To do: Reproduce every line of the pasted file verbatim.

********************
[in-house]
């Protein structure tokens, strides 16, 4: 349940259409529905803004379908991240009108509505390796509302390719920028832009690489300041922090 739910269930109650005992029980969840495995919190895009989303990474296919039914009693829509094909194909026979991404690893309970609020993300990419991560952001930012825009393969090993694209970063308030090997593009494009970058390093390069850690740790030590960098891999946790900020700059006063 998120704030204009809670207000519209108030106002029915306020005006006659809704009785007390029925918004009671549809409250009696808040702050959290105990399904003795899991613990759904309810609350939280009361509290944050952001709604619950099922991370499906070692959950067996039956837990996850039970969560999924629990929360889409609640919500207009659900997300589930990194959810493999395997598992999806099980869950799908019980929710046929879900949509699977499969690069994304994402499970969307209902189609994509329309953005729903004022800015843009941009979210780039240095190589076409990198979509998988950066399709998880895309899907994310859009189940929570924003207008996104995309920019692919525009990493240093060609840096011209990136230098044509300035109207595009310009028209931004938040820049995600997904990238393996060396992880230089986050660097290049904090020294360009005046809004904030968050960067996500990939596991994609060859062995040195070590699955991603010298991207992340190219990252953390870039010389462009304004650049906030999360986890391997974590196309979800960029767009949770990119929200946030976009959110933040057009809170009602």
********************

[in-house]
């Protein structure tokens, strides 16, 4: 349940259409529905803004379908991240009108509505390796509302390719920028832009690489300041922090 739910269930109650005992029980969840495995919190895009989303990474296919039914009693829509094909194909026979991404690893309970609020993300990419991560952001930012825009393969090993694209970063308030090997593009494009970058390093390069850690740790030590960098891999946790900020700059006063 998120704030204009809670207000519209108030106002029915306020005006006659809704009785007390029925918004009671549809409250009696808040702050959290105990399904003795899991613990759904309810609350939280009361509290944050952001709604619950099922991370499906070692959950067996039956837990996850039970969560999924629990929360889409609640919500207009659900997300589930990194959810493999395997598992999806099980869950799908019980929710046929879900949509699977499969690069994304994402499970969307209902189609994509329309953005729903004022800015843009941009979210780039240095190589076409990198979509998988950066399709998880895309899907994310859009189940929570924003207008996104995309920019692919525009990493240093060609840096011209990136230098044509300035109207595009310009028209931004938040820049995600997904990238393996060396992880230089986050660097290049904090020294360009005046809004904030968050960067996500990939596991994609060859062995040195070590699955991603010298991207992340190219990252953390870039010389462009304004650049906030999360986890391997974590196309979800960029767009949770990119929200946030976009959110933040057009809170009602």